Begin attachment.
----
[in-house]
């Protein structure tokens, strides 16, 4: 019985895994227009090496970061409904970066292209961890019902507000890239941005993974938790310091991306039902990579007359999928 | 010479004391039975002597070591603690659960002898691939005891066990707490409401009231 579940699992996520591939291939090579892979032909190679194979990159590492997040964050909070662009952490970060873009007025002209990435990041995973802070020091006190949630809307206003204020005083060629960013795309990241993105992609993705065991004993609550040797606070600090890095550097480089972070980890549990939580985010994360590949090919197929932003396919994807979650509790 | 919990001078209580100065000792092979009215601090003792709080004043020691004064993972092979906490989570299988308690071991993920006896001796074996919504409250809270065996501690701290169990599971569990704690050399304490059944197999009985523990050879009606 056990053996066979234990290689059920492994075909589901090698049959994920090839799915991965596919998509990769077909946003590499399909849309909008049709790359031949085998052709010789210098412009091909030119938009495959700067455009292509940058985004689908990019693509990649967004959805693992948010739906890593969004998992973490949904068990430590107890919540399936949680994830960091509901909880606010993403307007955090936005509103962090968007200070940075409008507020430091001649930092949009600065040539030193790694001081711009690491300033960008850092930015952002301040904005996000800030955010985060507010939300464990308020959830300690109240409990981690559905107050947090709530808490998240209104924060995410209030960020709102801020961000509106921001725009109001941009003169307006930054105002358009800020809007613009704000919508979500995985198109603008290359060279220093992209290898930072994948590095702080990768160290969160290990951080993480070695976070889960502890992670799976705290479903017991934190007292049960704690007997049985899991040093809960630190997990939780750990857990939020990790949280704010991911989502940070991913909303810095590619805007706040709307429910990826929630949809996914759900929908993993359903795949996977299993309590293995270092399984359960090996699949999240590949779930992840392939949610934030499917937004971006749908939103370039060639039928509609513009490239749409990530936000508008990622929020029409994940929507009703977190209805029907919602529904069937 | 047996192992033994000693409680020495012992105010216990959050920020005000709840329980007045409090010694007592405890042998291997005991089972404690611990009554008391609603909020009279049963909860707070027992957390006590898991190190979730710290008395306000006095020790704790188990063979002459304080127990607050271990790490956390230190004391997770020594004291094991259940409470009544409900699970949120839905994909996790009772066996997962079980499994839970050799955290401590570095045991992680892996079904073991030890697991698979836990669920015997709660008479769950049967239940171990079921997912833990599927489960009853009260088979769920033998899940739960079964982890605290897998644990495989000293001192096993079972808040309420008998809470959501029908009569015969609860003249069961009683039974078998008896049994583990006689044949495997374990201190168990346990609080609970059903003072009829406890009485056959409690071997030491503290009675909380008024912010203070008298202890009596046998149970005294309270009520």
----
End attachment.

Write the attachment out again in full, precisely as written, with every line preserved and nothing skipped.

[in-house]
């Protein structure tokens, strides 16, 4: 019985895994227009090496970061409904970066292209961890019902507000890239941005993974938790310091991306039902990579007359999928 | 010479004391039975002597070591603690659960002898691939005891066990707490409401009231 579940699992996520591939291939090579892979032909190679194979990159590492997040964050909070662009952490970060873009007025002209990435990041995973802070020091006190949630809307206003204020005083060629960013795309990241993105992609993705065991004993609550040797606070600090890095550097480089972070980890549990939580985010994360590949090919197929932003396919994807979650509790 | 919990001078209580100065000792092979009215601090003792709080004043020691004064993972092979906490989570299988308690071991993920006896001796074996919504409250809270065996501690701290169990599971569990704690050399304490059944197999009985523990050879009606 056990053996066979234990290689059920492994075909589901090698049959994920090839799915991965596919998509990769077909946003590499399909849309909008049709790359031949085998052709010789210098412009091909030119938009495959700067455009292509940058985004689908990019693509990649967004959805693992948010739906890593969004998992973490949904068990430590107890919540399936949680994830960091509901909880606010993403307007955090936005509103962090968007200070940075409008507020430091001649930092949009600065040539030193790694001081711009690491300033960008850092930015952002301040904005996000800030955010985060507010939300464990308020959830300690109240409990981690559905107050947090709530808490998240209104924060995410209030960020709102801020961000509106921001725009109001941009003169307006930054105002358009800020809007613009704000919508979500995985198109603008290359060279220093992209290898930072994948590095702080990768160290969160290990951080993480070695976070889960502890992670799976705290479903017991934190007292049960704690007997049985899991040093809960630190997990939780750990857990939020990790949280704010991911989502940070991913909303810095590619805007706040709307429910990826929630949809996914759900929908993993359903795949996977299993309590293995270092399984359960090996699949999240590949779930992840392939949610934030499917937004971006749908939103370039060639039928509609513009490239749409990530936000508008990622929020029409994940929507009703977190209805029907919602529904069937 | 047996192992033994000693409680020495012992105010216990959050920020005000709840329980007045409090010694007592405890042998291997005991089972404690611990009554008391609603909020009279049963909860707070027992957390006590898991190190979730710290008395306000006095020790704790188990063979002459304080127990607050271990790490956390230190004391997770020594004291094991259940409470009544409900699970949120839905994909996790009772066996997962079980499994839970050799955290401590570095045991992680892996079904073991030890697991698979836990669920015997709660008479769950049967239940171990079921997912833990599927489960009853009260088979769920033998899940739960079964982890605290897998644990495989000293001192096993079972808040309420008998809470959501029908009569015969609860003249069961009683039974078998008896049994583990006689044949495997374990201190168990346990609080609970059903003072009829406890009485056959409690071997030491503290009675909380008024912010203070008298202890009596046998149970005294309270009520």